It may not be OK to include your own papers!
Including other peoples' work in your thesis.
Disclaimer: this is not legal advice, and if you have queries, you supervisor in conjunction with the University Library can help on specific questions.
A good rule of thumb is you can include a small part of another person's published work, as long as you attribute (reference/cite) it properly. A short quote is fine. Where this becomes more difficult is an image, graph, or poem. These are regarded as entire works in their own right, and may require permission to reproduce. This includes stills from films, photographs of paintings (even though the painting may be hundreds of years old, it is the photograph you must request permission to republish) maps, graphs, tables of data. Requesting permission is usually pretty simple, either by writing to the author, or the publisher. Since replies can take some time to come back, it is a good idea to ask for them early in the process, when you decide to use the material.
Check also the Quick Guide - Thesis Copyright for Postgraduate Students
In your thesis you may need to ask permission to use:
Including your own work in your thesis
If you have published a paper in a journal, and you want to include it in your thesis, check your publishing agreement, or better still, write to the publisher and ask for permission. Though it is your paper, once taken by a commercial publisher often rights to its reproduction are severely limited. You may find you can only include a manuscript version in your thesis, or only a link to the publisher's website. If you have submitted the paper to the UC Research Repository you can link to that version, and it is openly accessible - not just available to institutions with a subscription to that journal or database.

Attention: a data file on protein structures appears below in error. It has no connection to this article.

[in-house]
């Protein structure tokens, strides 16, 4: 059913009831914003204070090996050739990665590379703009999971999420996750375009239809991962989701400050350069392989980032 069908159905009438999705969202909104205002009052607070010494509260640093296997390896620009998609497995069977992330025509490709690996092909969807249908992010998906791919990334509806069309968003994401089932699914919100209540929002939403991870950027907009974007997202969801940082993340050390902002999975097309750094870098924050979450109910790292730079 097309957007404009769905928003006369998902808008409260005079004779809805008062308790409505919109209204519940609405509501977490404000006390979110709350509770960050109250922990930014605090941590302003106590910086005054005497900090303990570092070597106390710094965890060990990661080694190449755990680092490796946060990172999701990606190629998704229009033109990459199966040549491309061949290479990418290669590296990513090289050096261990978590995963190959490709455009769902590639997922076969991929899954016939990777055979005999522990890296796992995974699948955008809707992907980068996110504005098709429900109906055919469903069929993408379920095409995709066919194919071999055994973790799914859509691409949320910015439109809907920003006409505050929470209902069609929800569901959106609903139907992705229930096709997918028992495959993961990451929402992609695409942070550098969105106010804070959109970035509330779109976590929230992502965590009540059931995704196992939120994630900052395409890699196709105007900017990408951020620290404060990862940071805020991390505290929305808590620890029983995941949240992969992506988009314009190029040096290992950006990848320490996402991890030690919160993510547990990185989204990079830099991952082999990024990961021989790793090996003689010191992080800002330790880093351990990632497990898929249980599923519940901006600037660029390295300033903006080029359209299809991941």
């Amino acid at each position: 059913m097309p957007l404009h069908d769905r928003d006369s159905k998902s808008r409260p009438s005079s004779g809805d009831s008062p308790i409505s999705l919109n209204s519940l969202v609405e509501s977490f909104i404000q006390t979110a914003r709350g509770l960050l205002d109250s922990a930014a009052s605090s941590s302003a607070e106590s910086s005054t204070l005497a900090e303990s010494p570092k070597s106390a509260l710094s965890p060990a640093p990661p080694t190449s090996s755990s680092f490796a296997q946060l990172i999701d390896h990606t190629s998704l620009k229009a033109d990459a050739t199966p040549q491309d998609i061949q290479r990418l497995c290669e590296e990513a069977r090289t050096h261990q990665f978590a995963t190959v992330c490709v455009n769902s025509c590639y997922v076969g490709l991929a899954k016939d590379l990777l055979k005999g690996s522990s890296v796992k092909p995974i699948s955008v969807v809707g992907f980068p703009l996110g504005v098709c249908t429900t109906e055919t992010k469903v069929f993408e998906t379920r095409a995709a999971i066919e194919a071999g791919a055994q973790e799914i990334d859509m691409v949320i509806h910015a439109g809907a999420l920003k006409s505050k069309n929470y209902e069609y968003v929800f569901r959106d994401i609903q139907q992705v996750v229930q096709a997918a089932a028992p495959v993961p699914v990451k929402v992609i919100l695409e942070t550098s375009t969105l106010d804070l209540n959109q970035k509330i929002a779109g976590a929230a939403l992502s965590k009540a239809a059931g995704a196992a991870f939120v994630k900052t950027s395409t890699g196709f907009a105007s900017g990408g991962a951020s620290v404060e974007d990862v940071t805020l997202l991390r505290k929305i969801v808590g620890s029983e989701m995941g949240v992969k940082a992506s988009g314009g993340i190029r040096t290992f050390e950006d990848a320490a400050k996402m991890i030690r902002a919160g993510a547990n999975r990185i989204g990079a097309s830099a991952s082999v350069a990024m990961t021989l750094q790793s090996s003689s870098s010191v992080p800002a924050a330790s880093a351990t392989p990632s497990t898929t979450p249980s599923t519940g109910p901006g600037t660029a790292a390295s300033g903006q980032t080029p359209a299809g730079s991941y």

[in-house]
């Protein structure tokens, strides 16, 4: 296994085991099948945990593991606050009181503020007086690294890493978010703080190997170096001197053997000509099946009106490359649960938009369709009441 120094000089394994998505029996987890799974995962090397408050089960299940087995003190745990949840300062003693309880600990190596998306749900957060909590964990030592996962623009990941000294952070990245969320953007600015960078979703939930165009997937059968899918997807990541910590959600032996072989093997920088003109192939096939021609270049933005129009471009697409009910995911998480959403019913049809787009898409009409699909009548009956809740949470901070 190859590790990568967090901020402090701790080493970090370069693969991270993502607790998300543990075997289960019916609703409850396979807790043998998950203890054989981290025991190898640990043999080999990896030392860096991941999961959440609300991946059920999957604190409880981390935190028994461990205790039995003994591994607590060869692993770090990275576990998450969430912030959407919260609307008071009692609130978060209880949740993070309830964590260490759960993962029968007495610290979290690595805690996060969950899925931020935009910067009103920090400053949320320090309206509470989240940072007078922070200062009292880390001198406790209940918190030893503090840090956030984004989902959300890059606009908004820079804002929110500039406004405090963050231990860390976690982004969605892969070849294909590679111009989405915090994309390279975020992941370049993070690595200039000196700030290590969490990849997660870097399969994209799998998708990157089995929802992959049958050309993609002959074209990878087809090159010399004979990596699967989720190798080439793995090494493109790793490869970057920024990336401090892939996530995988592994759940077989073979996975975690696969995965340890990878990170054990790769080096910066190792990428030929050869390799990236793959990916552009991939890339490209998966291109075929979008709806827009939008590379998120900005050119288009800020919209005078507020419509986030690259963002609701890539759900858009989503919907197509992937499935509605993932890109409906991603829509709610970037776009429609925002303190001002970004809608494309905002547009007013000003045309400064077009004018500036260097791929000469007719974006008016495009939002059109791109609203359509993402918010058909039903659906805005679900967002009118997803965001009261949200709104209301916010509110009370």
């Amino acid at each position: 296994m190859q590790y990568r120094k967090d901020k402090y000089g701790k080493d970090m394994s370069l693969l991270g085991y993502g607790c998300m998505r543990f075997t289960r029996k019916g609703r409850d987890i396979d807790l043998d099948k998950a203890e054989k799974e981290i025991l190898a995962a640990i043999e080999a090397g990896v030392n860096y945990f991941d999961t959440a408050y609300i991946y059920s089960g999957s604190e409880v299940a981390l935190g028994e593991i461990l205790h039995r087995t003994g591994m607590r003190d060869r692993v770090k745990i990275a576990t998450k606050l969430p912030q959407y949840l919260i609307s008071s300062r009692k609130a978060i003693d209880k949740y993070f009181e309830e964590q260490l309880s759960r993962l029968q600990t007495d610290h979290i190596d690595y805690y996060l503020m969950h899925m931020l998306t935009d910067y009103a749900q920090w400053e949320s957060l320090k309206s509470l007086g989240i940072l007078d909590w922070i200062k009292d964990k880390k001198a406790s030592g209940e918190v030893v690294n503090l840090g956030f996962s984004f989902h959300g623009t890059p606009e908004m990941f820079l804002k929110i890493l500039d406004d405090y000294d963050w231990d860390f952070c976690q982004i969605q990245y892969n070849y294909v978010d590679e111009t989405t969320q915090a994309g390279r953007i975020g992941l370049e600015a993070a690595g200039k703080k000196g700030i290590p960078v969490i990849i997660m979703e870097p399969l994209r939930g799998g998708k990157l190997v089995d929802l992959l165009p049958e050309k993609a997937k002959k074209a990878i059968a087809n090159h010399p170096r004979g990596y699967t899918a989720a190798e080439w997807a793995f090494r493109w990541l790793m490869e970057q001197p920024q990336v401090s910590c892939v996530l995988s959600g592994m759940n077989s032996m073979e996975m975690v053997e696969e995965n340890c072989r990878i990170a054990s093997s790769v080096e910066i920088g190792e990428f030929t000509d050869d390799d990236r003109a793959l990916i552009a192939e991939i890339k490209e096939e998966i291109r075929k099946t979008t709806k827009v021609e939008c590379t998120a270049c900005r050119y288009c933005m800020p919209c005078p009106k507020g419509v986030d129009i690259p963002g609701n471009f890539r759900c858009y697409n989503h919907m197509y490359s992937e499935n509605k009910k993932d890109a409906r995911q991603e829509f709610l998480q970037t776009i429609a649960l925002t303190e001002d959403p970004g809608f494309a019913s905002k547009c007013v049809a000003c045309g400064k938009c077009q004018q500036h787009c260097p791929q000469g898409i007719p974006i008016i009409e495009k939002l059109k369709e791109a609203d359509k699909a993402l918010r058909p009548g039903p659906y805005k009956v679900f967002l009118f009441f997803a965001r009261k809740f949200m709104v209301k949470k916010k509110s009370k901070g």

Again, if you have any queries, consult your supervisor, or library staff for guidance.
The rules above also apply to anyone who wants to use the information in your thesis. The ideas can be freely re-used, there are no restrictions on the use of ideas, but the words, the photographs and the data are all protected. (See Left, "Your Thesis, Your Copyright").
You may, however, want others to use your work, or your data, and not bother you for permission, but ensure that you are credited with its creation. In many ways, this is how we expect academic work to be: available for thorough review and criticism (or praise!).
Creative Commons licences are a mechanism by which you can stipulate to what level others can use your work, and what kind of credit you would like in return. By making your work more available, you can find that people use your work in unexpected ways, much as you used other's work to inform your own. If you would like to apply one of these licences to your thesis or thesis data, please contact the Research Data Coordinator to discuss what options are best for your specific situation.